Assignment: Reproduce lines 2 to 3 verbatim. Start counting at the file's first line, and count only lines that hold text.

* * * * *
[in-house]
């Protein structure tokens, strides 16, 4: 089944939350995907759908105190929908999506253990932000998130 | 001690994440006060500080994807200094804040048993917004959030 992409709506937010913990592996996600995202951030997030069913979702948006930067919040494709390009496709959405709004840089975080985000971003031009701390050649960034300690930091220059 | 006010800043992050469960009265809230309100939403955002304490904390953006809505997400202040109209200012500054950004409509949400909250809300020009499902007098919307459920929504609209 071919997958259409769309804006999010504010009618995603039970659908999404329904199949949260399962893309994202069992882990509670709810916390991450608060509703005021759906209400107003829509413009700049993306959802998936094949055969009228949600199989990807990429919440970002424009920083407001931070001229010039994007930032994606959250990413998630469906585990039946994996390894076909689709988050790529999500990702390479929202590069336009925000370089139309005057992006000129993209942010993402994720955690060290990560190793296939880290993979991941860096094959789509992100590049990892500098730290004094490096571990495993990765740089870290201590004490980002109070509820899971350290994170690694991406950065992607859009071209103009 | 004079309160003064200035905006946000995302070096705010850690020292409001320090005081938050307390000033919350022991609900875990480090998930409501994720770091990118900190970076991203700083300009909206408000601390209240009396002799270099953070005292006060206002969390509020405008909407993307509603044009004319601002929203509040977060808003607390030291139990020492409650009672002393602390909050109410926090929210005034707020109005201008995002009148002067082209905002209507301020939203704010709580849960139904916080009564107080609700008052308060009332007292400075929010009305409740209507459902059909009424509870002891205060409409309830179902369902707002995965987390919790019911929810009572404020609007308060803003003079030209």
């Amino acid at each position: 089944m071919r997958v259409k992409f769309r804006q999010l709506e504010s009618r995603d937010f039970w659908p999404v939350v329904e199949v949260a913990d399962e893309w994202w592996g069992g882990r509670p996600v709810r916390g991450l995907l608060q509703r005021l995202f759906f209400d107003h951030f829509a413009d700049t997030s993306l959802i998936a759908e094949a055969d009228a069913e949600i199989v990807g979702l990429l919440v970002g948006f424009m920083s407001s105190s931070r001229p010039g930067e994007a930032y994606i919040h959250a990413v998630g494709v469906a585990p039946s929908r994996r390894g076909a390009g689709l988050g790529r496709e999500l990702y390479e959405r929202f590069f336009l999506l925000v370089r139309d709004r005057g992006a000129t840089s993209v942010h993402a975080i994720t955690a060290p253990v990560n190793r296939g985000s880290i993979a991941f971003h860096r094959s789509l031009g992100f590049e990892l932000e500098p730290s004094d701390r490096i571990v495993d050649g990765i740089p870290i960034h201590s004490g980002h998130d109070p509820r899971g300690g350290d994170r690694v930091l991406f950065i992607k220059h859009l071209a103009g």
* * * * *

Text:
């Protein structure tokens, strides 16, 4: 089944939350995907759908105190929908999506253990932000998130 | 001690994440006060500080994807200094804040048993917004959030 992409709506937010913990592996996600995202951030997030069913979702948006930067919040494709390009496709959405709004840089975080985000971003031009701390050649960034300690930091220059 | 006010800043992050469960009265809230309100939403955002304490904390953006809505997400202040109209200012500054950004409509949400909250809300020009499902007098919307459920929504609209 071919997958259409769309804006999010504010009618995603039970659908999404329904199949949260399962893309994202069992882990509670709810916390991450608060509703005021759906209400107003829509413009700049993306959802998936094949055969009228949600199989990807990429919440970002424009920083407001931070001229010039994007930032994606959250990413998630469906585990039946994996390894076909689709988050790529999500990702390479929202590069336009925000370089139309005057992006000129993209942010993402994720955690060290990560190793296939880290993979991941860096094959789509992100590049990892500098730290004094490096571990495993990765740089870290201590004490980002109070509820899971350290994170690694991406950065992607859009071209103009 | 004079309160003064200035905006946000995302070096705010850690020292409001320090005081938050307390000033919350022991609900875990480090998930409501994720770091990118900190970076991203700083300009909206408000601390209240009396002799270099953070005292006060206002969390509020405008909407993307509603044009004319601002929203509040977060808003607390030291139990020492409650009672002393602390909050109410926090929210005034707020109005201008995002009148002067082209905002209507301020939203704010709580849960139904916080009564107080609700008052308060009332007292400075929010009305409740209507459902059909009424509870002891205060409409309830179902369902707002995965987390919790019911929810009572404020609007308060803003003079030209």
């Amino acid at each position: 089944m071919r997958v259409k992409f769309r804006q999010l709506e504010s009618r995603d937010f039970w659908p999404v939350v329904e199949v949260a913990d399962e893309w994202w592996g069992g882990r509670p996600v709810r916390g991450l995907l608060q509703r005021l995202f759906f209400d107003h951030f829509a413009d700049t997030s993306l959802i998936a759908e094949a055969d009228a069913e949600i199989v990807g979702l990429l919440v970002g948006f424009m920083s407001s105190s931070r001229p010039g930067e994007a930032y994606i919040h959250a990413v998630g494709v469906a585990p039946s929908r994996r390894g076909a390009g689709l988050g790529r496709e999500l990702y390479e959405r929202f590069f336009l999506l925000v370089r139309d709004r005057g992006a000129t840089s993209v942010h993402a975080i994720t955690a060290p253990v990560n190793r296939g985000s880290i993979a991941f971003h860096r094959s789509l031009g992100f590049e990892l932000e500098p730290s004094d701390r490096i571990v495993d050649g990765i740089p870290i960034h201590s004490g980002h998130d109070p509820r899971g300690g350290d994170r690694v930091l991406f950065i992607k220059h859009l071209a103009g």